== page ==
Wednesday, August 22, 2007

The 3d DCA Strikes a "No Trucks" Ordinance in Coral Gables - and the World Didn't End!!!

In Kuvin v. City of Coral Gables, a panel of the 3d DCA (over vigorous dissent by Judge Rothenburg) held that the City's "no truck" parking regulation went too far by prohibiting personal use trucks from parking in other than a fully enclosed garage.

In a true shocker, the majority opinion was written by Senior Judge Schwartz, whose normal view of zoning and land use issues is that any challenge is brought by a degenerate and corrupt landowner or developer. In one of the best passages I've seen in years, says:

But there is a larger issue at stake here. Absent any legitimate basis for
the ordinances, what remains is that the City Parents disapprove of a perhaps unorthodox vehicle and the possibly diverse taste and lifestyle which may be reflected by its ownership.
This is just what Judge Hurley was getting at in Proctor by characterizing an anti-truck parking ordinance as unconstitutionally contrary to protected rights of association, privacy and “personhood.” Proctor, 396 So. 2d at 773 (Hurley, J., concurring); see also Moore v. City of E. Cleveland, 431 U.S. 494 (1977)(invalidating municipal zoning limitation on
occupancy of dwelling to defined “family” as unconstitutionally restricting family choice to “nuclear” family).

For a governmental decision to be based on such considerations is more than wrong; it is frightening. Perhaps Coral Gables can require that all its houses be made of ticky-tacky and that they all look just the same, but it cannot mandate that its people are, or do. Our nation and way of life are based on a treasured diversity, but Coral Gables punishes it. Such an action may not be upheld.
(internal citations omitted, but the "ticky-tacky" comment references the Fine decision).

The concurrence focused on the distinction between commercial and non-commercial trucks.

The dissent by Judge Rothenberg took the position that pickup trucks are ugly, local governments can regulate aesthetics, the guy could park the truck in a garage (which his house didn't have), and so the ordinance is ok. Gosh, put that way, they can tell you what kind of toilet paper to use, too.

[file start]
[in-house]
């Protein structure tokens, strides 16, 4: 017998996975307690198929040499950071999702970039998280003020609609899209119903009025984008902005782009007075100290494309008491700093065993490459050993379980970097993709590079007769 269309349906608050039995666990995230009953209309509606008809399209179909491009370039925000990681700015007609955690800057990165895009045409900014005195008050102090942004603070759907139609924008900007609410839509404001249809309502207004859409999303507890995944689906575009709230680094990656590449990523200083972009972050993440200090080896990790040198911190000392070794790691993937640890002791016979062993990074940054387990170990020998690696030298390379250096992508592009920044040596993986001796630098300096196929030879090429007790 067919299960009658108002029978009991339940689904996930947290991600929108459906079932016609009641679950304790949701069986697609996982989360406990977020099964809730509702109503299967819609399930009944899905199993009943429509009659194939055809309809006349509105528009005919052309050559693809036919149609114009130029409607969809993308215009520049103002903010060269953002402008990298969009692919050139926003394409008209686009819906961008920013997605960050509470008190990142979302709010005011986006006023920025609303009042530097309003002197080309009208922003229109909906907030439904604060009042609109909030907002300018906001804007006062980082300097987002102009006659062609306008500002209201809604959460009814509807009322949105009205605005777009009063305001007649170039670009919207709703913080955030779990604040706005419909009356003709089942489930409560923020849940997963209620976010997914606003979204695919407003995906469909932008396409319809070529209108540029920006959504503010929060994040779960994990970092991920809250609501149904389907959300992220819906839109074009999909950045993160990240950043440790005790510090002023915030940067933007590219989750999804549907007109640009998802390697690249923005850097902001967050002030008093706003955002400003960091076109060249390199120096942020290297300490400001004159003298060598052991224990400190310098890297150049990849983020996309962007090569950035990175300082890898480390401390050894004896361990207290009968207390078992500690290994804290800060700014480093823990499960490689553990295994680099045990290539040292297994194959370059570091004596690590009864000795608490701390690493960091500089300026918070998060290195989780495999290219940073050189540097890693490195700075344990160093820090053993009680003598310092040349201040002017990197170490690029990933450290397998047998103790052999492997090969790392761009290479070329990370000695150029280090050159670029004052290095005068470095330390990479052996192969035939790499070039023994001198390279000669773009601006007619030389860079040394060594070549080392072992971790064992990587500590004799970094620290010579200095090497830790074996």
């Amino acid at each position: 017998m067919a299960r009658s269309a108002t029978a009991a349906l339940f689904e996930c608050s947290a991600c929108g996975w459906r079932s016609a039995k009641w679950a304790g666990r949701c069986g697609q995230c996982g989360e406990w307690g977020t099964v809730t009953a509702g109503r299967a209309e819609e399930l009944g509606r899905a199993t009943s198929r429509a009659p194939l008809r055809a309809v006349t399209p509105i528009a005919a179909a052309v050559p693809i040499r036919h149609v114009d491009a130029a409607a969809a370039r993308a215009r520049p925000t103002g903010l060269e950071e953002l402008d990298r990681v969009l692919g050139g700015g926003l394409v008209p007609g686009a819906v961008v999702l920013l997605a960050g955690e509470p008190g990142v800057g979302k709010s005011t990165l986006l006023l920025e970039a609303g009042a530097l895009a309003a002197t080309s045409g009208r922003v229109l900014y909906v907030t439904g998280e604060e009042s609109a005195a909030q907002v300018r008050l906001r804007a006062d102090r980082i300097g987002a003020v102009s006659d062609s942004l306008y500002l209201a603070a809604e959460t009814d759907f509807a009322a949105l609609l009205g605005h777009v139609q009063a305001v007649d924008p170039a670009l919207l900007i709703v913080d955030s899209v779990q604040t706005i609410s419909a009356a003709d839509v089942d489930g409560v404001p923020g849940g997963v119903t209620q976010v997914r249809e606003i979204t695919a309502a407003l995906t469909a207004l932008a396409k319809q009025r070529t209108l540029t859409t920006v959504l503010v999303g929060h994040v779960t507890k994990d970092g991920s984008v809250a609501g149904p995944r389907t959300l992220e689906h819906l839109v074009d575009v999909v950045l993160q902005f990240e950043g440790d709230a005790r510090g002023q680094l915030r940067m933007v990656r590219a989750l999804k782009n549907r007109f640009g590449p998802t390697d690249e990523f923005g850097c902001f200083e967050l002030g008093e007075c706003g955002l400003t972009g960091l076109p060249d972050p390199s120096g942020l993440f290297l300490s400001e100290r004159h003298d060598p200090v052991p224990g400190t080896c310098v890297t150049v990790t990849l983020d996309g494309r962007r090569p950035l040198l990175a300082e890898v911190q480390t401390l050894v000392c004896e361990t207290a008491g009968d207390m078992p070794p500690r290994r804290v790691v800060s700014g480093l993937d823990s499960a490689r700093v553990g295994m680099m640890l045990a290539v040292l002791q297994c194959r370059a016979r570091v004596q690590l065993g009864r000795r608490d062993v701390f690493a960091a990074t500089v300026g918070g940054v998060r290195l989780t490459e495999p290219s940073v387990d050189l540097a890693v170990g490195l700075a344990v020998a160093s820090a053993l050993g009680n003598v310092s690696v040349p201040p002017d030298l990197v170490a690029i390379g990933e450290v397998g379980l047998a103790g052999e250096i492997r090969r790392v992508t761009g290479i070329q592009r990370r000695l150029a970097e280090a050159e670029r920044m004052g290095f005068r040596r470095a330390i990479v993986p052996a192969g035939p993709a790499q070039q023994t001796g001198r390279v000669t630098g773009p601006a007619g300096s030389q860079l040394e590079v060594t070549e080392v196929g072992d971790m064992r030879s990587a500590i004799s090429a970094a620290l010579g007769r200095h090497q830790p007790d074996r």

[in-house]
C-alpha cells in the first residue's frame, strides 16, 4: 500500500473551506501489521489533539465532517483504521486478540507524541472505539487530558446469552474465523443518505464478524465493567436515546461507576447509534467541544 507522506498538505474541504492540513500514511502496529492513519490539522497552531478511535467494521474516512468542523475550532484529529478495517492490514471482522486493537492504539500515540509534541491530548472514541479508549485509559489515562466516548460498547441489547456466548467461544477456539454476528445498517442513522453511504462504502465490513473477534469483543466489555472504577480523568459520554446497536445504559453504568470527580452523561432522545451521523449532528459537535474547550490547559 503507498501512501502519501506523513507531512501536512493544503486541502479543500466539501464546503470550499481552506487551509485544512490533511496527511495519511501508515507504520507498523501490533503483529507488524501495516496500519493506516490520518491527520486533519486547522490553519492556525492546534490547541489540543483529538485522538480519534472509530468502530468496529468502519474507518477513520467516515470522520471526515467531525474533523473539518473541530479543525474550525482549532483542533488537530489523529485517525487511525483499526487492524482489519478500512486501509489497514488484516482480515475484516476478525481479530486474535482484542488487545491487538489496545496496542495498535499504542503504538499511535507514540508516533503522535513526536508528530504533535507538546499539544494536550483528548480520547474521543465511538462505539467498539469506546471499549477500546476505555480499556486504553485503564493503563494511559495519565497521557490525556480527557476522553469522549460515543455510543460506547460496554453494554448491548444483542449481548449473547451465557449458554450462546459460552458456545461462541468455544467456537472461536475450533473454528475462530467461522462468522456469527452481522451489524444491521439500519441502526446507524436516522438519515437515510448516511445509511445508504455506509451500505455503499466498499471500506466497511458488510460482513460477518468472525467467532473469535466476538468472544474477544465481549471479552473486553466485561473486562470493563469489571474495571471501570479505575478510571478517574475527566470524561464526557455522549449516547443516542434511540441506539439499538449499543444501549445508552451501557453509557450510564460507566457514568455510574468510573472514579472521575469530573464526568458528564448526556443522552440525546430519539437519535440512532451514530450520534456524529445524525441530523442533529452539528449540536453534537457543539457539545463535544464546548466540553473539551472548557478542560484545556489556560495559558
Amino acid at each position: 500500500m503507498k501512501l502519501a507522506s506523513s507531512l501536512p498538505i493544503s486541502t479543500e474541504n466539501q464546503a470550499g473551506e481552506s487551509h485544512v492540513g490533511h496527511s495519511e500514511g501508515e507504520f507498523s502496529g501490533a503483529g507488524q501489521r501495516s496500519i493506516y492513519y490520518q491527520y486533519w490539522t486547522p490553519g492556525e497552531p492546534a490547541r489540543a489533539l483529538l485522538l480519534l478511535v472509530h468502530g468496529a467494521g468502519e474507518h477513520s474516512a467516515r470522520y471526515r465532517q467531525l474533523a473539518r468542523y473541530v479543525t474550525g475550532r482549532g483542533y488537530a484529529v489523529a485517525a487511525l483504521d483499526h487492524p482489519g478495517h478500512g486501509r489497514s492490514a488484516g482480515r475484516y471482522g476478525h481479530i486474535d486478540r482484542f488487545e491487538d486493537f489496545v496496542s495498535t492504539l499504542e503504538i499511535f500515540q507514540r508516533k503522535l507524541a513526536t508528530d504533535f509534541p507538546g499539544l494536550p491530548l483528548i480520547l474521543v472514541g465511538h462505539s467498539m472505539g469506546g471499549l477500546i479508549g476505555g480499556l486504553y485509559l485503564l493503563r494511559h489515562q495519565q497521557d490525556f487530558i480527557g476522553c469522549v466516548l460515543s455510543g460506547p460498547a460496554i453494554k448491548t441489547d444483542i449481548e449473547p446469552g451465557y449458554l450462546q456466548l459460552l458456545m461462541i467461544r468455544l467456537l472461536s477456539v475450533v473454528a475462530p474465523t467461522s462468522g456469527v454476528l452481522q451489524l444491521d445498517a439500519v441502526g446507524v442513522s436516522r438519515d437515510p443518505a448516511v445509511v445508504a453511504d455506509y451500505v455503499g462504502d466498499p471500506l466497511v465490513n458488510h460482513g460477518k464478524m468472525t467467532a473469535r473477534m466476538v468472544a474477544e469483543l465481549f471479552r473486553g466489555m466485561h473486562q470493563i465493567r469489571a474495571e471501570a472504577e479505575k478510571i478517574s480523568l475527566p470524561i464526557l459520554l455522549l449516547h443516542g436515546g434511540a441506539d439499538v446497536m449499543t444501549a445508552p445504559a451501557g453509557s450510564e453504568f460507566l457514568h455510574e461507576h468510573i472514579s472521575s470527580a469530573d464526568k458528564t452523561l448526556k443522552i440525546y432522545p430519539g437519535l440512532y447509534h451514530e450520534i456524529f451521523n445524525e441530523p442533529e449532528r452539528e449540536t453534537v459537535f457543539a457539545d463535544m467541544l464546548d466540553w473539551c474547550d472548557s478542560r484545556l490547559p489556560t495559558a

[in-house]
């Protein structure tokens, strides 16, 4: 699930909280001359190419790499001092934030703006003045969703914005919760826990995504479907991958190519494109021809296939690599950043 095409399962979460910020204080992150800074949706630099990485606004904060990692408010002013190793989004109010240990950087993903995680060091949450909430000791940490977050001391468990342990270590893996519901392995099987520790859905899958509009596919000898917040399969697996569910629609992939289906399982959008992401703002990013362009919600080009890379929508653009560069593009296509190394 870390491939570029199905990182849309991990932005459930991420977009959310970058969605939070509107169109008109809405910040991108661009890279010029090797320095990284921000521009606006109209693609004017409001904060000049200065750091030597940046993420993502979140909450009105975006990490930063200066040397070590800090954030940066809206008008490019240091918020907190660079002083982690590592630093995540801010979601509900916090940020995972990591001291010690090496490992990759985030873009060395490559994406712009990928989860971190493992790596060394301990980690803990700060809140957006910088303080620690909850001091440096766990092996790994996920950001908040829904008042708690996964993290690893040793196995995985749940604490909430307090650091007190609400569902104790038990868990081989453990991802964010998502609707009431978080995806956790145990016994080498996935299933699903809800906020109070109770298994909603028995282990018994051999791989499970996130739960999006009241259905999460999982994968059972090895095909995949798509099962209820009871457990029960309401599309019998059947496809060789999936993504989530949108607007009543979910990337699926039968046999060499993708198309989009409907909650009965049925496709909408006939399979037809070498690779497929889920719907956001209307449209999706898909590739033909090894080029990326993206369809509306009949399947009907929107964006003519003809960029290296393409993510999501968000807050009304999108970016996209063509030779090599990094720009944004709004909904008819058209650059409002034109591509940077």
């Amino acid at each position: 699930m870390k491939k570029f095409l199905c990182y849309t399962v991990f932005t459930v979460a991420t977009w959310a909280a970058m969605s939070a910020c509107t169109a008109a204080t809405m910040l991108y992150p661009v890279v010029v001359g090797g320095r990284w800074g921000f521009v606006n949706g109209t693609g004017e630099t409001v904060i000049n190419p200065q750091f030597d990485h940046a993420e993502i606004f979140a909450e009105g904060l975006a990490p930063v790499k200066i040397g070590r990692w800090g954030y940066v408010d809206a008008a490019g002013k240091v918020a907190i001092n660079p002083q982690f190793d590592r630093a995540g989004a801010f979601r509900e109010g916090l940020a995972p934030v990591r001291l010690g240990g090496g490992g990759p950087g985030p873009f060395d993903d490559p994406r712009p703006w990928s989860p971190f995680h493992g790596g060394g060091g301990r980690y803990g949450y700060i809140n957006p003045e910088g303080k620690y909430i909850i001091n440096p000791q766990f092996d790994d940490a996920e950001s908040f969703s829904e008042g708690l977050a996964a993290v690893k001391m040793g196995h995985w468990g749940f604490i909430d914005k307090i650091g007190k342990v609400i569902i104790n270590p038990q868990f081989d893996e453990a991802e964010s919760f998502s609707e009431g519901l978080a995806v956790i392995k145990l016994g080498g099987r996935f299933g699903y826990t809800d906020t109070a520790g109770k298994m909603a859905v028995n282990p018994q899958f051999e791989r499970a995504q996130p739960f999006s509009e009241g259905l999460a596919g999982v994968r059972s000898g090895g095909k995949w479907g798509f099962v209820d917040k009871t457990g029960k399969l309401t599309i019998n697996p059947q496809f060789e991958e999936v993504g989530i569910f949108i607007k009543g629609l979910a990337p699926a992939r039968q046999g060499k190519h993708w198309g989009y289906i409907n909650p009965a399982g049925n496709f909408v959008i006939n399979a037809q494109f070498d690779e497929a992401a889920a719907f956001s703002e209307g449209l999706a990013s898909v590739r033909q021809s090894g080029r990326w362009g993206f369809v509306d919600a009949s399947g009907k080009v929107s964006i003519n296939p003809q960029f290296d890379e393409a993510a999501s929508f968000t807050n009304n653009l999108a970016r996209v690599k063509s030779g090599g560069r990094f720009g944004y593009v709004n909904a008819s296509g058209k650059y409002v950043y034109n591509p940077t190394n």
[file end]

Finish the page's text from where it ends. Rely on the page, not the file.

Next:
For those of you who might be sympathetic to Judge Rothenberg's position, let me show you this provision of the zoning code:

Section 4-412. Trucks, trailers, commercial vehicles, and recreational
vehicles--Parking upon streets and public places.
Except as provided for in this Division, no trucks, trailers, commercial vehicles, or recreational vehicles, shall be parked upon the streets or other public places of the City between the hours of 7:00 PM on one day and 7:00 AM of the next day. This prohibition is in addition to the total prohibition covering residential areas as provided in Section 4-411.

That's right kids: drive a pickup truck (including an Explorer Sport, Avalanche, Suburu Brat, and most SUVs), AND YOU CAN'T EVEN PARK YOUR VEHICLE IN A PUBLIC RESTAURANT'S PARKING LOT AFTER 7 PM AT NIGHT. YEP - EVEN IF YOU HAVE A GARAGE FOR YOUR TRUCK, OR LIVE OUTSIDE CORAL GABLES, YOU CAN'T PARK IN THE CITY AFTER DARK. Jeez, maybe we need a judicial decision naming rednecks and construction workers as suspect classes.

1 comment:

  1. I'm glad someone had their head on straight for this case.

    Another good case is Kearns v. City of Coral Gables where John Kearns visits his very ill father in the City at night to help him. Only problem, John drives a pick-up ruck as his own personal vehicle. City tickets him, John asks for an exception like the City gives to the college kids that come home to Coral Gables in the summertime with pick-ups. City says no and tickets him again. Then they tell him that he should park outside the City and walk to his father's house or borrow a car from a family member. WOW, how insensitive can you be?